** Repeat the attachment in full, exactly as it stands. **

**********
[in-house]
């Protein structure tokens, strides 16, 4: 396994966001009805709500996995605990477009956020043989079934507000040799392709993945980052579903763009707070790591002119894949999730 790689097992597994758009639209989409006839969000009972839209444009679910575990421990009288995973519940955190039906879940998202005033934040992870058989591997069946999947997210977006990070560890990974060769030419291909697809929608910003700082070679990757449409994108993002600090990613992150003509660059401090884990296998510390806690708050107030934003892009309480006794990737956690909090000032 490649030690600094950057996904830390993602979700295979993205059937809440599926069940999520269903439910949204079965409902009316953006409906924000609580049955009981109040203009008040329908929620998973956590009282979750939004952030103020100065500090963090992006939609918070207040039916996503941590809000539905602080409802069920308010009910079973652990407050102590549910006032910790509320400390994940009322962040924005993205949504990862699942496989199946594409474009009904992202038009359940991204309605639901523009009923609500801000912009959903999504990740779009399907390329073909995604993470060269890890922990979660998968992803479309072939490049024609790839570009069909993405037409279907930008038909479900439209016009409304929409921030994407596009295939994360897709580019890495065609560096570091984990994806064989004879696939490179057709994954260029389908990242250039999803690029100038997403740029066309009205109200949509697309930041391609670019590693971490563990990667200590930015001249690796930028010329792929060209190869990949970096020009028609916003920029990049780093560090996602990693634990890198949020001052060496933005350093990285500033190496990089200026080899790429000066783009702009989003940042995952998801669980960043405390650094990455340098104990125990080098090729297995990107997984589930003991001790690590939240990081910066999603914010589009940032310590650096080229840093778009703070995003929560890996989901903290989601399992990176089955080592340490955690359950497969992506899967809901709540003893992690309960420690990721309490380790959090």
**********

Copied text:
[in-house]
């Protein structure tokens, strides 16, 4: 396994966001009805709500996995605990477009956020043989079934507000040799392709993945980052579903763009707070790591002119894949999730 790689097992597994758009639209989409006839969000009972839209444009679910575990421990009288995973519940955190039906879940998202005033934040992870058989591997069946999947997210977006990070560890990974060769030419291909697809929608910003700082070679990757449409994108993002600090990613992150003509660059401090884990296998510390806690708050107030934003892009309480006794990737956690909090000032 490649030690600094950057996904830390993602979700295979993205059937809440599926069940999520269903439910949204079965409902009316953006409906924000609580049955009981109040203009008040329908929620998973956590009282979750939004952030103020100065500090963090992006939609918070207040039916996503941590809000539905602080409802069920308010009910079973652990407050102590549910006032910790509320400390994940009322962040924005993205949504990862699942496989199946594409474009009904992202038009359940991204309605639901523009009923609500801000912009959903999504990740779009399907390329073909995604993470060269890890922990979660998968992803479309072939490049024609790839570009069909993405037409279907930008038909479900439209016009409304929409921030994407596009295939994360897709580019890495065609560096570091984990994806064989004879696939490179057709994954260029389908990242250039999803690029100038997403740029066309009205109200949509697309930041391609670019590693971490563990990667200590930015001249690796930028010329792929060209190869990949970096020009028609916003920029990049780093560090996602990693634990890198949020001052060496933005350093990285500033190496990089200026080899790429000066783009702009989003940042995952998801669980960043405390650094990455340098104990125990080098090729297995990107997984589930003991001790690590939240990081910066999603914010589009940032310590650096080229840093778009703070995003929560890996989901903290989601399992990176089955080592340490955690359950497969992506899967809901709540003893992690309960420690990721309490380790959090």